I would suggest that we all know the answer to the second question is "no." All of us know it, theoretically speaking. But some of us also know this experientially. We know what it means to be a minister, to be positively possessed by "That Which Is Within Us And Beyond Us."

    Which leads to the previous query, concerning the potential for a Meeting to be unable to discern gifts among its members. What a serious and complex problem this is! I can't shed much light on this, but I can say that I believe that one of the most underappreciated parts of the task of Ministry is for the minister to labor with Meeting (or with the Society itself) to recognize a gift, a ministry.

    It can be a long, painful, frustrating, heartbreaking labor.

    And -- this is important to add -- it comes with no guarantee of success, no more than any aspect of life comes with a guarantee.

    It must not be mistaken, however.

    This labor may be part of the calling.

    -- Mitch

    Liz Opp said...

    Rebecca - I am glad to know that your meeting and others are taking up some of these questions. I'd like to think it's all about planting seeds... and being prepared that we ourselves may not be around to see the tree that grows, the flower that blooms, or the fruit that ultimately is produced.

    Cherice - I agree, that one of the most vital things Friends can do is gather formally and informally and listen.

    I find it's tricky to feel my own deep desire for certain things and then be disciplined enough to test and discern if in fact I am being led to a certain task, effort, or action. It is so terribly hard to wait sometimes, inn't?

    Mitch - speaking from recent experience, yes, the labor is heartbreaking. Yet each time I consider laying the d*** thing down--because I'm tired of it, not because God says I may--I feel even sicker.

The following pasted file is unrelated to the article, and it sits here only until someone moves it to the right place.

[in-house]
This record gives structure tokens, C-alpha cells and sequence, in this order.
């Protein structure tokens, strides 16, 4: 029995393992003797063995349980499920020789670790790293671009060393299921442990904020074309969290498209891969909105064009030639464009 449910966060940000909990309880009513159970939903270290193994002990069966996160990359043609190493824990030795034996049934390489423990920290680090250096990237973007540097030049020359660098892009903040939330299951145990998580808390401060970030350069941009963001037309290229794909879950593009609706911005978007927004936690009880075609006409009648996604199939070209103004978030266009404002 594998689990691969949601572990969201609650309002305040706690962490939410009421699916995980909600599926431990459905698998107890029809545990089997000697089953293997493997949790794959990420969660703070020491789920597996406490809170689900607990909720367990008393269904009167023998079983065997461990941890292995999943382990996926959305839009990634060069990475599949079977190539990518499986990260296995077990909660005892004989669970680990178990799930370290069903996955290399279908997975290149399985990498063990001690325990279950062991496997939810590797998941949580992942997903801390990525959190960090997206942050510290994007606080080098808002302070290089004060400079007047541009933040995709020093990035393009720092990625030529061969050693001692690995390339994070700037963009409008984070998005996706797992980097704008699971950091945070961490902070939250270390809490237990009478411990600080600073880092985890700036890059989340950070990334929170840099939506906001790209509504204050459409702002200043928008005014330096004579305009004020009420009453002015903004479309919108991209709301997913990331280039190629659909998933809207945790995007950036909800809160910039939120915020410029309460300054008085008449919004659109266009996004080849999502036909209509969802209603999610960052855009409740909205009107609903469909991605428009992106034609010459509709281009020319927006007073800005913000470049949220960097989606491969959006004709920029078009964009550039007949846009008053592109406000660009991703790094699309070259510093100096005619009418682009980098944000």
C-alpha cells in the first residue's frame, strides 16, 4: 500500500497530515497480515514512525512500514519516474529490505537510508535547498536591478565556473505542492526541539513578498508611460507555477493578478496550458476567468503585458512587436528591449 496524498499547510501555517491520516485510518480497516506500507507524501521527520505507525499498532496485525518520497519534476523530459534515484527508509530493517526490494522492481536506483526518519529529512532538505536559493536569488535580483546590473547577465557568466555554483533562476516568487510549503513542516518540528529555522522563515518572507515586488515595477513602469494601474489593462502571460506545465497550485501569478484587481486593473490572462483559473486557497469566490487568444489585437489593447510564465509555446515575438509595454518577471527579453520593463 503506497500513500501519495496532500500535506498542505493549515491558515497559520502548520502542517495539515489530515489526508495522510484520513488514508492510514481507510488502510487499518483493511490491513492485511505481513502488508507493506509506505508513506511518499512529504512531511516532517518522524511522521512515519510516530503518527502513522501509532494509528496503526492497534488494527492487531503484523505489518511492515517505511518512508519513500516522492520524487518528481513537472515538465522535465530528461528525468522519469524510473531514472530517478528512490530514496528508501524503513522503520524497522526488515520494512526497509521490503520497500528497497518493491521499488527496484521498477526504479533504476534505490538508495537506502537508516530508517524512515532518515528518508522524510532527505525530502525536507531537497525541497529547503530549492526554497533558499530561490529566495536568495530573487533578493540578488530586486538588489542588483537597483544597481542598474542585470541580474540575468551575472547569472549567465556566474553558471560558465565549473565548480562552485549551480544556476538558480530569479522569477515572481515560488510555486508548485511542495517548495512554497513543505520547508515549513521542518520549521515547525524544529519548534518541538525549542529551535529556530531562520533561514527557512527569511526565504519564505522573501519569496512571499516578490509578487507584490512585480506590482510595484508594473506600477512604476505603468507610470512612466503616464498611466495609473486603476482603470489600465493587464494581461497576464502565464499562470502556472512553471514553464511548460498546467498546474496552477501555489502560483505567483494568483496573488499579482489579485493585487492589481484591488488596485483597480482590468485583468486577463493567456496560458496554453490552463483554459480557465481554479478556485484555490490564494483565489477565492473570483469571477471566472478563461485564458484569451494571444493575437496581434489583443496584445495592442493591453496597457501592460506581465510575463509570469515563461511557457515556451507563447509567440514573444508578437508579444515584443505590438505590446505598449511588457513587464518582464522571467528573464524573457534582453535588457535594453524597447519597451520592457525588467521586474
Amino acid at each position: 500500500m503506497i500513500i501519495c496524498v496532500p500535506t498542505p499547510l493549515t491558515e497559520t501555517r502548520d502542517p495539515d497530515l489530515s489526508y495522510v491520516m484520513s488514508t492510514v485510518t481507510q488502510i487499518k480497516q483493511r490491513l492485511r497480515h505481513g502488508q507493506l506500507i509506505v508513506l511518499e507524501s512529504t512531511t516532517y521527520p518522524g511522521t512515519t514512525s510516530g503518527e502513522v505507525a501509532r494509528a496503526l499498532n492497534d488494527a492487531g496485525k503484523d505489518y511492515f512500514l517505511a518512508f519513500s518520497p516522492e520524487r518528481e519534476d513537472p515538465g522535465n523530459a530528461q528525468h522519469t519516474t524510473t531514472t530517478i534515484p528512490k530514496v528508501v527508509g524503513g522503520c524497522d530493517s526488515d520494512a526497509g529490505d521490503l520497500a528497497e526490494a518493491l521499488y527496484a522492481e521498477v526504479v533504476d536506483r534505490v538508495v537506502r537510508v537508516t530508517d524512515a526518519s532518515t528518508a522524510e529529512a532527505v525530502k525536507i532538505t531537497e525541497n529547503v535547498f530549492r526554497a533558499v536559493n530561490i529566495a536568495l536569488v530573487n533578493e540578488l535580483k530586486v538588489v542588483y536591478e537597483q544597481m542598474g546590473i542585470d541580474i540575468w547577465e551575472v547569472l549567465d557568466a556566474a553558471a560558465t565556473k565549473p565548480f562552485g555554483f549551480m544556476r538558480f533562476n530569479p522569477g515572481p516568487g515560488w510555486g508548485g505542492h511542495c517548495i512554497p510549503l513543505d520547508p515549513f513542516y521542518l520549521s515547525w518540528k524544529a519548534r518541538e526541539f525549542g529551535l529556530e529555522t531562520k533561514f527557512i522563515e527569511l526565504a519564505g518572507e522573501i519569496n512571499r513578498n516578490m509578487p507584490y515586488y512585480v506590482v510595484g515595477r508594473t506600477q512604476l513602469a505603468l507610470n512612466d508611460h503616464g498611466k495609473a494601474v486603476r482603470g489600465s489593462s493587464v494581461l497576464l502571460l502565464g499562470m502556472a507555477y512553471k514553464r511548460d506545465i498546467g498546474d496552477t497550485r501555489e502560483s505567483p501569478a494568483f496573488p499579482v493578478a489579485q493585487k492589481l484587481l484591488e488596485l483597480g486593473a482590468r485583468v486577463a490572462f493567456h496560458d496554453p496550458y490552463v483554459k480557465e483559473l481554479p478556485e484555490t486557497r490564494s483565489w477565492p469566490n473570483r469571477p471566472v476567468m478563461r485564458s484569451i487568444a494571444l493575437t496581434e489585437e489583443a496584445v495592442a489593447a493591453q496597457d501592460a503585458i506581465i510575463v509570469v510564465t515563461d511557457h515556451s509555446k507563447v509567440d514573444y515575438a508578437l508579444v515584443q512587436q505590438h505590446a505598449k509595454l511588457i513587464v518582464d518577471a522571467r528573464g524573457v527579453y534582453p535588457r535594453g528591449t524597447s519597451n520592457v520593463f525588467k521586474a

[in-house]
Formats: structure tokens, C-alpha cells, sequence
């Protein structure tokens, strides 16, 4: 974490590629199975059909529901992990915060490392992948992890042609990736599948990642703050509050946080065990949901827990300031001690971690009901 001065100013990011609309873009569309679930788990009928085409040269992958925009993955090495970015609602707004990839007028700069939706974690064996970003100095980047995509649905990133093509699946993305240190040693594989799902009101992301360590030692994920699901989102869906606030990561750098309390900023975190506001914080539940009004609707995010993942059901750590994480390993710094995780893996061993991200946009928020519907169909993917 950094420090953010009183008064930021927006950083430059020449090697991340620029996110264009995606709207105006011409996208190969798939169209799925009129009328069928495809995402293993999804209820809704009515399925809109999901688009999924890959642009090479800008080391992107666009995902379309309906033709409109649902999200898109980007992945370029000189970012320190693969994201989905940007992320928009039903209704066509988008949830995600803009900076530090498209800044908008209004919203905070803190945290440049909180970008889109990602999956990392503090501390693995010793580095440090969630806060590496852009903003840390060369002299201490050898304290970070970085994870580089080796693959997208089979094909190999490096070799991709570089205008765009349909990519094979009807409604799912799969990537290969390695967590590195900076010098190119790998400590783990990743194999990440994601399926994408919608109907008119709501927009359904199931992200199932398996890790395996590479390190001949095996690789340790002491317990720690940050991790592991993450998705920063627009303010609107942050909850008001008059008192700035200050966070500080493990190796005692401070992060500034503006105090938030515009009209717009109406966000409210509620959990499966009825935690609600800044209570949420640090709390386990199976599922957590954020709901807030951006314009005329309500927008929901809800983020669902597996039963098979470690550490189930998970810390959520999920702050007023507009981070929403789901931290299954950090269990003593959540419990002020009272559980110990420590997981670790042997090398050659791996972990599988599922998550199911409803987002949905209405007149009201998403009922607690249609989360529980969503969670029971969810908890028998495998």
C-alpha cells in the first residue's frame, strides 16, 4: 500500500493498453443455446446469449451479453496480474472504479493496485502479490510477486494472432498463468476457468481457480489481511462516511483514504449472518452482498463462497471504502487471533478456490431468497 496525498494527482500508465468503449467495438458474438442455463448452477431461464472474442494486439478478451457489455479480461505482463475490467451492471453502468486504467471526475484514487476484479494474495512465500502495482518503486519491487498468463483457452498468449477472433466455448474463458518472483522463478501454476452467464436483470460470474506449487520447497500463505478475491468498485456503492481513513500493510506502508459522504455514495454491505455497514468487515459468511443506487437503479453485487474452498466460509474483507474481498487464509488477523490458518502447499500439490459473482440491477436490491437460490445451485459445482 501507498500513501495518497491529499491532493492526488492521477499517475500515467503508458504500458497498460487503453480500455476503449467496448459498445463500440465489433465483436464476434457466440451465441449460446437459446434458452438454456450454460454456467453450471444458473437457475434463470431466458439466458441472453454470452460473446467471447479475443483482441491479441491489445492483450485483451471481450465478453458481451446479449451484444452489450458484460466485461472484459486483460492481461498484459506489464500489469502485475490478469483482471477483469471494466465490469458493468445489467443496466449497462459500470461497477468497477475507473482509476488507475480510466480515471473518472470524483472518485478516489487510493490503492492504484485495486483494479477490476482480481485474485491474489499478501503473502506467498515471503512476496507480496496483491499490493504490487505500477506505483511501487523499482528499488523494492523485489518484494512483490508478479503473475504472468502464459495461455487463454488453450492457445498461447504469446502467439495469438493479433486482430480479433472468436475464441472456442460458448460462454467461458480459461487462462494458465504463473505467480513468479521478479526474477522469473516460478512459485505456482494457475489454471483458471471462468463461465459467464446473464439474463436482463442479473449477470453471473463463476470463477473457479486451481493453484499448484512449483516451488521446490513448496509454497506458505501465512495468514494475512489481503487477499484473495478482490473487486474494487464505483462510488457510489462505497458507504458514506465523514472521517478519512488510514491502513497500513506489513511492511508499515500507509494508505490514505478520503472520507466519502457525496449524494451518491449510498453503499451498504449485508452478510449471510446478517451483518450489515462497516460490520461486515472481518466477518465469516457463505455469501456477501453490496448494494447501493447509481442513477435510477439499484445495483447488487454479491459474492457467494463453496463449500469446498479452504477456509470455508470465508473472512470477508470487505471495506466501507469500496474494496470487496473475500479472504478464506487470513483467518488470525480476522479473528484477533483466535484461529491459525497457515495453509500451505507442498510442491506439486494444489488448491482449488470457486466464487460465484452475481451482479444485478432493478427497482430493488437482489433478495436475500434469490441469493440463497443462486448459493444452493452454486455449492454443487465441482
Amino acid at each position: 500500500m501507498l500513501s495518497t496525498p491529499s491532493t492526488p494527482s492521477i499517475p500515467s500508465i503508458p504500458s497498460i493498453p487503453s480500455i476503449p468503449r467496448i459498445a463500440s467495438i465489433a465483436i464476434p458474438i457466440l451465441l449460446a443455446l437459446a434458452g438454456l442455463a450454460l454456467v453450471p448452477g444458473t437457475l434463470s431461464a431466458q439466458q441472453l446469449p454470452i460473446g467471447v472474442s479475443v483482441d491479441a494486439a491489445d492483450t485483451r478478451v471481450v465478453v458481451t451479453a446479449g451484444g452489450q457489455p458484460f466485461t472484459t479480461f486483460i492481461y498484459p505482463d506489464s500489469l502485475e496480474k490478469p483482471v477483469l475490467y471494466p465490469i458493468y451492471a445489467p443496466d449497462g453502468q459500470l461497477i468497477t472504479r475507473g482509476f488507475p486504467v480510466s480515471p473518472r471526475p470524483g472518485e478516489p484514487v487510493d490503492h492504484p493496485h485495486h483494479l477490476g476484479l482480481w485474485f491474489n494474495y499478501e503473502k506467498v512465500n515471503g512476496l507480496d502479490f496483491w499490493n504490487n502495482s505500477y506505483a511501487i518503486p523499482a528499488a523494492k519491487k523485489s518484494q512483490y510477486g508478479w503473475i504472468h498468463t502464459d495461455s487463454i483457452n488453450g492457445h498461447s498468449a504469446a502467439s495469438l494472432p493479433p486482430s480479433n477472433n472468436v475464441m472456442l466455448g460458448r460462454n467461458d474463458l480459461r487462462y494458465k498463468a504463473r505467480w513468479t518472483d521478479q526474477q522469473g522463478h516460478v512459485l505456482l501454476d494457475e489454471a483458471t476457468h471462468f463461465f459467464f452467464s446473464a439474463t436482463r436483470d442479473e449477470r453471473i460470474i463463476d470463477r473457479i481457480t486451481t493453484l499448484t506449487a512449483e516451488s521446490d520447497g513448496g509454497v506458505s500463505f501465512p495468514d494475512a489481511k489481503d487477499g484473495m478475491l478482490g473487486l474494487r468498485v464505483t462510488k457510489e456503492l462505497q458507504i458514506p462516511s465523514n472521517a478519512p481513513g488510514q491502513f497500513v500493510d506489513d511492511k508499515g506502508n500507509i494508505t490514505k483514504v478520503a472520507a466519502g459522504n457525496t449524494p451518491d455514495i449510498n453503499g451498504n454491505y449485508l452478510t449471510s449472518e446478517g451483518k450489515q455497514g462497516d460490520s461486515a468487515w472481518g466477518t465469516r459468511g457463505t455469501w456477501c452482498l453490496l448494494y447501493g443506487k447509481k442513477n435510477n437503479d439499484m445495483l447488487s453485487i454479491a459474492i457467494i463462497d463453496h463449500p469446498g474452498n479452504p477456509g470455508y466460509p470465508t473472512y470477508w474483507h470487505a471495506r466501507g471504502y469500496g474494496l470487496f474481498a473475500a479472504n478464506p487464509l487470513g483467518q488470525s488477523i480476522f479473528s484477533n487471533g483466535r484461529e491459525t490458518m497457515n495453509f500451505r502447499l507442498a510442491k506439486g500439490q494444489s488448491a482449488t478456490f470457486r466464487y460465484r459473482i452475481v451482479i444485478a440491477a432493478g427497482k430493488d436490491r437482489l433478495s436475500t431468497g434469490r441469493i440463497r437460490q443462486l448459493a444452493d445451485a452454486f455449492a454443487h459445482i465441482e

Here's something I came across a number of years ago, about guarantees. It was put on our wedding program:

    There are no guarantees.
    From a place of fear, none are strong enough.
    From a place of love, none are needed.


    I need more love, I think.

    Thanks for leaving your comments, Friends.

    Blessings,
    Liz

    Mark Wutka said...

    Liz,
    I got to chat with Lloyd Lee Wilson, a Friend from N.C Yearly Meeting (Conservative) over the weekend and he is a recorded minister in NCYM(C). One thing he pointed out is that recording someone as a minister or an elder is not elevating that person to a place of special importance, but is the meeting entrusting the care of that gift to particular people. While anyone can minister, having the gift of ministry recorded requires faithful stewardship by the minister.

    It is funny, as I look at your list with "Eldership", "Accountability" and "Care and nurture of emerging gifts", it seems that what LLW described has a lot of those elements. He has a "support committee" of Friends to whom he is accountable for his ministry. This committee helps him with discernment about various calls to ministry that he might feel, and also in evaluating whether he has been a faithful steward of his gift - that's what I think "accountability" means when it comes to spiritual gifts.

    Lloyd Lee Wilson has a lot more to say about gifts in his book "Essays on the Quaker Vision of Gospel Order" and I am hesitant to try and repeat them here because I fear I will not do them justice.

    I think I have more to say on this, but I am not ready.

    Liz Opp said...

    Mark - I'm glad to hear you had an opportunity to talk with Lloyd Lee. I'm familiar with his book and other forms of his writtten ministry. I am changed inwardly, in part because of his faithfulness and my own search for and discovery of these traditions and disciplines.

    I lift up these questions because these questions are out there, maybe moreso among liberal Friends than among other branches, and that I myself am at a loss with how to respond, other than to engage in these traditions as I learn about them, because they speak to me, they teach me, they are my guideposts along my journey among Friends.

    Blessings,
    Liz

    Robin M. said...

    "I get a lot out of meeting, but I also want more."

    this is my attitude too!

    "I find it's tricky to feel my own deep desire for certain things and then be disciplined enough to test and discern if in fact I am being led to a certain task, effort, or action."

    this IS the hard part for me too, right now!

    "How do we teach (or learn) the value and belief that inward transformation is possible; that "giving up" to That Which Is Within Us And Beyond Us is a Quaker discipline which needs to be modeled, practiced, and openly talked about if it is to be retained?"

    this will be a focus for our Meeting's adult religious education programming for the next year. this is well articulated and helpful. I am copying it down so that I can articulate it to our M&O committee at next month's meeting. Thanks!!!!